Many of us don’t often give our attics much thought. The cavity between the roof and ceiling of the house’s highest floor tends to go unnoticed. Sure, we know it’s there, but when was the last time you ventured into your attic — if ever? It’s probably been a while unless you live in a house with a high-ceilinged bonus level.
The fact is the attic is a critical piece of your home. It’s a vital part of keeping your house cool in the summer and warm in the winter. For instance, if your attic isn’t insulated well enough, you can lose a considerable portion of your home’s heat when the weather turns cold. It goes without saying. Your attic has a tremendous impact on your energy bill.
An attic inspection will help uncover issues that influence comfort and energy efficiency. Finding these issues and getting them fixed will help improve your home’s energy efficiency and reduce your energy bill.
Not all attics are created equal. They come in many shapes, sizes, and types.
Most older houses, and some newer places, have fully accessible attics, large enough to convert into living and sleeping spaces. This type of attic is typical of a raftered roof. Rafters are large beams cut and assembled on the building site to form the roof of a house.
Some attics are simply crawlspaces that may have adequate room to store some small boxes, but not much else. You’ll see this type of attic most often with trussed roofs. Trusses are prefabricated roof beam assemblies installed as whole pieces. Trusses typically have a web of beams on the interior frame of each.
Larger attics are ideal for finishing and converting into extra living, sleeping, or office space. If you have a large, unfinished attic with easy access, you may want to consider converting it. A finished attic can add substantial resale value to your home.
The floors to most unfinished attics consist of evenly-spaced beams, with no structure to easily stand or walk. When you visit an attic with an open joist structure, you need to be careful to only step on the beams. One wrong step can damage the ceiling on the level below.
Despite the style of roof or attic you have, they all share two essential elements.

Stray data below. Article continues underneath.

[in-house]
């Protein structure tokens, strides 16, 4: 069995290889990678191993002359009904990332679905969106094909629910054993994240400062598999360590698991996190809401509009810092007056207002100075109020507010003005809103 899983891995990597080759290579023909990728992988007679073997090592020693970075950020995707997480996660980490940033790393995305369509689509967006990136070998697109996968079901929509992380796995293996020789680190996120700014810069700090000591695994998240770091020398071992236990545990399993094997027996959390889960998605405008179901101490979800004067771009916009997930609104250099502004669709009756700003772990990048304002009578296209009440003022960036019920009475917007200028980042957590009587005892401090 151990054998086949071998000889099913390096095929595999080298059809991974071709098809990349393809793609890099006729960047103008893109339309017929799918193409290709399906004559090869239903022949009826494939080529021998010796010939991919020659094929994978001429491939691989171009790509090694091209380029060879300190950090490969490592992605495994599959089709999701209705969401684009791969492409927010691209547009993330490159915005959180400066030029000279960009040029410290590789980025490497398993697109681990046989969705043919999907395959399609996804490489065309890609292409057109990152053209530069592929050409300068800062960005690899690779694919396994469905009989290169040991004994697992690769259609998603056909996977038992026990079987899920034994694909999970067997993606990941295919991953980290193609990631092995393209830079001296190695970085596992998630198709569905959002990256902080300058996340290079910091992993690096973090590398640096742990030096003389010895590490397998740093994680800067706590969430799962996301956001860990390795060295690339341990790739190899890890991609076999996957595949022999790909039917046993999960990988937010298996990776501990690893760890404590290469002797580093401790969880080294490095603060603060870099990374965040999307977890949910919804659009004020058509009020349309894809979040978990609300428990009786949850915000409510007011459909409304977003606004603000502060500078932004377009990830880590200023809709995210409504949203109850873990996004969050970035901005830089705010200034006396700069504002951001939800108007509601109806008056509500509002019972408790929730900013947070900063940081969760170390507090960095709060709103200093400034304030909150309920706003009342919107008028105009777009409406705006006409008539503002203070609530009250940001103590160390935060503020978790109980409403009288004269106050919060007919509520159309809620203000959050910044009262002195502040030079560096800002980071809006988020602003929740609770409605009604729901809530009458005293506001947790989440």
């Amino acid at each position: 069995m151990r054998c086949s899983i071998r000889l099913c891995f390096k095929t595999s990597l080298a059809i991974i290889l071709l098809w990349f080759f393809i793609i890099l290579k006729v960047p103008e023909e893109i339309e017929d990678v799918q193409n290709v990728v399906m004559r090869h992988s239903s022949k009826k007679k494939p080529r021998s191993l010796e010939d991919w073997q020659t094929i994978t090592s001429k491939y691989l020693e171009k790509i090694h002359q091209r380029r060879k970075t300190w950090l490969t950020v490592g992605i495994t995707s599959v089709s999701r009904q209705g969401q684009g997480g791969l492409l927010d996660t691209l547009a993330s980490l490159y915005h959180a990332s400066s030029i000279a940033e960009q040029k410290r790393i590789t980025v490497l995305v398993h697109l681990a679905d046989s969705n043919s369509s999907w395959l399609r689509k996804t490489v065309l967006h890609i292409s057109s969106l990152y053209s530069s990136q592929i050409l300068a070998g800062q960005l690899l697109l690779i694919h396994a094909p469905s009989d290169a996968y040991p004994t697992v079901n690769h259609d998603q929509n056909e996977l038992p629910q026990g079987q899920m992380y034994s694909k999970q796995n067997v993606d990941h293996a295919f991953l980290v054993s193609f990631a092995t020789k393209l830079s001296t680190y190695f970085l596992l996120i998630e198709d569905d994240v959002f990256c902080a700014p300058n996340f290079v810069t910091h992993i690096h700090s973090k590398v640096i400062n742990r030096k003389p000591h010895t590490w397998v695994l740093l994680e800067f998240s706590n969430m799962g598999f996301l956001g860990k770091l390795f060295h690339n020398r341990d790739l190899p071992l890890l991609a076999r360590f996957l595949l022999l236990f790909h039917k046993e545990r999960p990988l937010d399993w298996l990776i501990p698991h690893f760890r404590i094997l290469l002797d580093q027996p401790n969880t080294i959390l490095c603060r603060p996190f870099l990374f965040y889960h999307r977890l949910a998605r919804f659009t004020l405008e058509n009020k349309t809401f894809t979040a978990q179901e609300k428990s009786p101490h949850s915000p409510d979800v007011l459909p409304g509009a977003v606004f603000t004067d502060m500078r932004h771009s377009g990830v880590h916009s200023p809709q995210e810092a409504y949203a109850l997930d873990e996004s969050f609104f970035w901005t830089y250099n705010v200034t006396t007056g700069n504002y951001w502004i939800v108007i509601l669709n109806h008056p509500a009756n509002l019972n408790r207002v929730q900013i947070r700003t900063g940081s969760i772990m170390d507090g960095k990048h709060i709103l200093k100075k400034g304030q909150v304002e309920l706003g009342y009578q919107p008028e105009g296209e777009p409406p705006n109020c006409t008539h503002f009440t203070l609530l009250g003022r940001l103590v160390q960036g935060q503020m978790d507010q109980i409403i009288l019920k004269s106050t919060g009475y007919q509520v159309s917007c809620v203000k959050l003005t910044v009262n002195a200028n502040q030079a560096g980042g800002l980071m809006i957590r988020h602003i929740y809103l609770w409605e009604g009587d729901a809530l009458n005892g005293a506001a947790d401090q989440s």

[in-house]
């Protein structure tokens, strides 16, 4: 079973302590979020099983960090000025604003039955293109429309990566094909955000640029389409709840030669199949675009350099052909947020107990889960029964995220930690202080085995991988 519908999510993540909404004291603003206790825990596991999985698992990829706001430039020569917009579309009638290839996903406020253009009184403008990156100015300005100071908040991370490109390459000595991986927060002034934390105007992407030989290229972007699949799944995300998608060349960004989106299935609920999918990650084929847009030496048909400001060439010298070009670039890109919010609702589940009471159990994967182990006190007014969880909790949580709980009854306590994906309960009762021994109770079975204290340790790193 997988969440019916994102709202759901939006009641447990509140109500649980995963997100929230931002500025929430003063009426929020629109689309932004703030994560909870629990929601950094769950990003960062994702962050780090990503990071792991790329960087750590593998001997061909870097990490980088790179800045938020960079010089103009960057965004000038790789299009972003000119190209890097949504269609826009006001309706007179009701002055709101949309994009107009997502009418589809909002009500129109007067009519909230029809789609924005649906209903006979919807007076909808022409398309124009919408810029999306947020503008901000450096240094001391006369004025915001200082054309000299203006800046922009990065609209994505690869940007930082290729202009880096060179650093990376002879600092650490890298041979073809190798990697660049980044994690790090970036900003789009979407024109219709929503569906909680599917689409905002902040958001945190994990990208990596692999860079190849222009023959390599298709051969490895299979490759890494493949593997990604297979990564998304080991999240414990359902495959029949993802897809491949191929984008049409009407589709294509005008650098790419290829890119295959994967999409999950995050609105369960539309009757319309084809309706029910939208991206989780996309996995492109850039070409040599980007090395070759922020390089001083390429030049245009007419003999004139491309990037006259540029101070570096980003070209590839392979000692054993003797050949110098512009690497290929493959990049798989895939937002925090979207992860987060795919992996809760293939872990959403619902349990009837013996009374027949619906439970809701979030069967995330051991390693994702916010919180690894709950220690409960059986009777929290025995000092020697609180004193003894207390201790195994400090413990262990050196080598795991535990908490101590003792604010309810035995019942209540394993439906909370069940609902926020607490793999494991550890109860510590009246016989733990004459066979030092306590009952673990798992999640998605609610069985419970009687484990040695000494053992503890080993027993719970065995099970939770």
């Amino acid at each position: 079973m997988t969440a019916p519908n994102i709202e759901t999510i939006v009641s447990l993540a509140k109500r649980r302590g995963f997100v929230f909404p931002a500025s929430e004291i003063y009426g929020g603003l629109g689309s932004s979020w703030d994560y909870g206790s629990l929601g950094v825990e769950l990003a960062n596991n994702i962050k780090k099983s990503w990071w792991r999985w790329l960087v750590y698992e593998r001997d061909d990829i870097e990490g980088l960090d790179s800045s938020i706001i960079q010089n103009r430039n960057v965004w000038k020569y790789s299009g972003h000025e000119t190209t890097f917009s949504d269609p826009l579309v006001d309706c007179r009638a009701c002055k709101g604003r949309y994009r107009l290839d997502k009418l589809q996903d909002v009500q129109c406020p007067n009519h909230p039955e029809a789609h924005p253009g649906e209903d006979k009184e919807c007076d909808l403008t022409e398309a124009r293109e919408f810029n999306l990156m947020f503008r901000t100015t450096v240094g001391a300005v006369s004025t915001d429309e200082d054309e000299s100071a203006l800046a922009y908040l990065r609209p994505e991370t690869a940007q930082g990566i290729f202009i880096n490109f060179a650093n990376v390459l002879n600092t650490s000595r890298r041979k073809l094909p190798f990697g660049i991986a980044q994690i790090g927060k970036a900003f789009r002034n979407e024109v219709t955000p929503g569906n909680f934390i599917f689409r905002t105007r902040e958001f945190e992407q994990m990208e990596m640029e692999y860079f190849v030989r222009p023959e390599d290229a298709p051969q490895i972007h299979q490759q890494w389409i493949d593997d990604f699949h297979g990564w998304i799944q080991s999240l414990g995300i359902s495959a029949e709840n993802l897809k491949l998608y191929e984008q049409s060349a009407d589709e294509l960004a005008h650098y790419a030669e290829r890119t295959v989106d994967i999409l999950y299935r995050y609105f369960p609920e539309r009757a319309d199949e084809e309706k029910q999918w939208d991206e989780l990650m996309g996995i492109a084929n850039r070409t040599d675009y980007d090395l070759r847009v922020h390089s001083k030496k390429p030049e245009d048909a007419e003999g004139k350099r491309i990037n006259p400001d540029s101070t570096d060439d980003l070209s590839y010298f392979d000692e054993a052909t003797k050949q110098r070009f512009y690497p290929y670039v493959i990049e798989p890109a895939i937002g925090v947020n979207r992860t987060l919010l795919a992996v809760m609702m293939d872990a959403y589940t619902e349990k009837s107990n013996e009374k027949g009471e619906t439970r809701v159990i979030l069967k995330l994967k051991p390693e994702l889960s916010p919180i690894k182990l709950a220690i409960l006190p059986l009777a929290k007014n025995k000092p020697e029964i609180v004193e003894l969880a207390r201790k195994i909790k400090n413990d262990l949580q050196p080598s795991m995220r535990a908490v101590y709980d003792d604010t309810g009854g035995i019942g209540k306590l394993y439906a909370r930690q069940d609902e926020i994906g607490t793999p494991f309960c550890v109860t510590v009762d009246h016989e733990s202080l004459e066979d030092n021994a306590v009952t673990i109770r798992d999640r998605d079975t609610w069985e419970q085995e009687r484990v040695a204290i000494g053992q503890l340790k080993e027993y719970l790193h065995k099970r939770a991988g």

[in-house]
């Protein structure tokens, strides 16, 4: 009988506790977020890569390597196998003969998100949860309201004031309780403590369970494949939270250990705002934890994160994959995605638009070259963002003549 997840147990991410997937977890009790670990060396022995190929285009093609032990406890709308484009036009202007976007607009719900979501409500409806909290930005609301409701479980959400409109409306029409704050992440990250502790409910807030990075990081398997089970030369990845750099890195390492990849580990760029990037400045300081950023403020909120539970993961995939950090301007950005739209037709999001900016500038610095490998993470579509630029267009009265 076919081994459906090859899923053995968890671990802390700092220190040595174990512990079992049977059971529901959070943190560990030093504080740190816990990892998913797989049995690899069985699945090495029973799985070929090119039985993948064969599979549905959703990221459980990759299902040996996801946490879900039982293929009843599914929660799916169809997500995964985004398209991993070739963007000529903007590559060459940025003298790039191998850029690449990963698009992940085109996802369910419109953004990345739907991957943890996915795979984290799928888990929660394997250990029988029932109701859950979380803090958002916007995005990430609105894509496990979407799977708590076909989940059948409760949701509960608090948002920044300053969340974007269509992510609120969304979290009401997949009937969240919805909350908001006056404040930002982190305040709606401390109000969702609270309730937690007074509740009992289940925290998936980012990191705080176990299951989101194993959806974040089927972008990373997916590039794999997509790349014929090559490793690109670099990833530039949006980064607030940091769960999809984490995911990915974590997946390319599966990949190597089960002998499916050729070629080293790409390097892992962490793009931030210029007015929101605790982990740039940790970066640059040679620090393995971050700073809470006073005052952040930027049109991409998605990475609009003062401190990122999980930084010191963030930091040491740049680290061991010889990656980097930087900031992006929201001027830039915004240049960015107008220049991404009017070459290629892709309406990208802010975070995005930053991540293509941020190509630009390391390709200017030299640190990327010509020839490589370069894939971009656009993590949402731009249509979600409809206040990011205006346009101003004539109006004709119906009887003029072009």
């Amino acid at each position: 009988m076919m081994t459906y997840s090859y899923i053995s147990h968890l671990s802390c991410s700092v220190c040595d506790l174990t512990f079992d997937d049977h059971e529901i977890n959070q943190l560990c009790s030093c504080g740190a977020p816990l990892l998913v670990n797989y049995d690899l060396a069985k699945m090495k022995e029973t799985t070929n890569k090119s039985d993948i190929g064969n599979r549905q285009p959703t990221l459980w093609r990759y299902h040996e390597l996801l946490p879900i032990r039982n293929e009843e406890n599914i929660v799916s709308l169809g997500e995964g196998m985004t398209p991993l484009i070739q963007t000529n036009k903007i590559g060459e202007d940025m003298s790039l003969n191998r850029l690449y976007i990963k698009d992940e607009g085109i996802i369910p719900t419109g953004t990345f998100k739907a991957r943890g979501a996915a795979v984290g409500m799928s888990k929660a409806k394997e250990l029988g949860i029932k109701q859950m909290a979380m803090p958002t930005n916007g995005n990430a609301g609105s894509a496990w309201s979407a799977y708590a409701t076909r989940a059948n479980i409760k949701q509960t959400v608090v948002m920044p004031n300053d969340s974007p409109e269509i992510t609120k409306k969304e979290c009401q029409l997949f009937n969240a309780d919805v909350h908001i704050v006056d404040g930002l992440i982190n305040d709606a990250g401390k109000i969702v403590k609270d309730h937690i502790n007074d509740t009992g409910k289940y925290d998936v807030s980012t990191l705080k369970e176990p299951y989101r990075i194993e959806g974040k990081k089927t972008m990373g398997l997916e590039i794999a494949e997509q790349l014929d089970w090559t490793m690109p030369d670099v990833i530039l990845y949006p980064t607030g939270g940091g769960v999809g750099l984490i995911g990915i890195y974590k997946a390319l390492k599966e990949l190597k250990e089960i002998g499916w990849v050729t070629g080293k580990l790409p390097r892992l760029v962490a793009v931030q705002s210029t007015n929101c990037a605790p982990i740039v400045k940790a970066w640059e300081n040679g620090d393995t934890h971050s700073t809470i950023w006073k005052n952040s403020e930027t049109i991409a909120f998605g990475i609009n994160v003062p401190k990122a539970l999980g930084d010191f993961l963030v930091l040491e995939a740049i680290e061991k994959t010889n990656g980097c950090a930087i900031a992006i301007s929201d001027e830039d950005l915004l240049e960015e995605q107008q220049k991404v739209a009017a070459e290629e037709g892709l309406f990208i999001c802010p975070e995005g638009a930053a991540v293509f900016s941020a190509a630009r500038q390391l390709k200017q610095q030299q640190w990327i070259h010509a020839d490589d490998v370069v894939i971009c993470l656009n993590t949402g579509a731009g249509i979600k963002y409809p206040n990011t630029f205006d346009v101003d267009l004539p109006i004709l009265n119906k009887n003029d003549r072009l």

The attic is your home’s first line of defense against extreme temperatures. Good insulation helps keep your attic, and the rest of your house, at a comfortable temperature.
It’s important to have good airflow through the attic. Good ventilation helps keep moisture from building up, which can cause issues down the road. Many houses contain soffit vents to help with ventilation.
What is an attic inspection, and why do you need it?
The attic isn’t just an empty space in your house. A lot is going on up there, and it all has a big impact on the rest of your home. Apart from the energy implications, an unattended attic can be home to bats, insects, or any number of critters you wouldn’t want crawling around in any part of your home.
The attic is part of the initial home inspection when you’re buying a house. As long as the inspector has access to the attic, they’ll thoroughly examine it. The initial inspection helps catch any issues before you finalize the purchase. Even after you’ve moved in, it’s important to get your attic inspected periodically.
An attic inspection gives you a slew of information about your home. You can use this info as ammunition to combat several potential issues before they blow up into full-fledged problems.
If you have a professional inspect your attic, they should inform you of the condition of the following components:
- Leaks. The attic is the first place where roof leaks will present themselves. If left alone, one small drop can be the source of bigger issues later on. Mold, water spots, and wood rot are clear indicators of a leak somewhere in the attic. If your roof is leaking, it’s important to fix it as quickly as possible.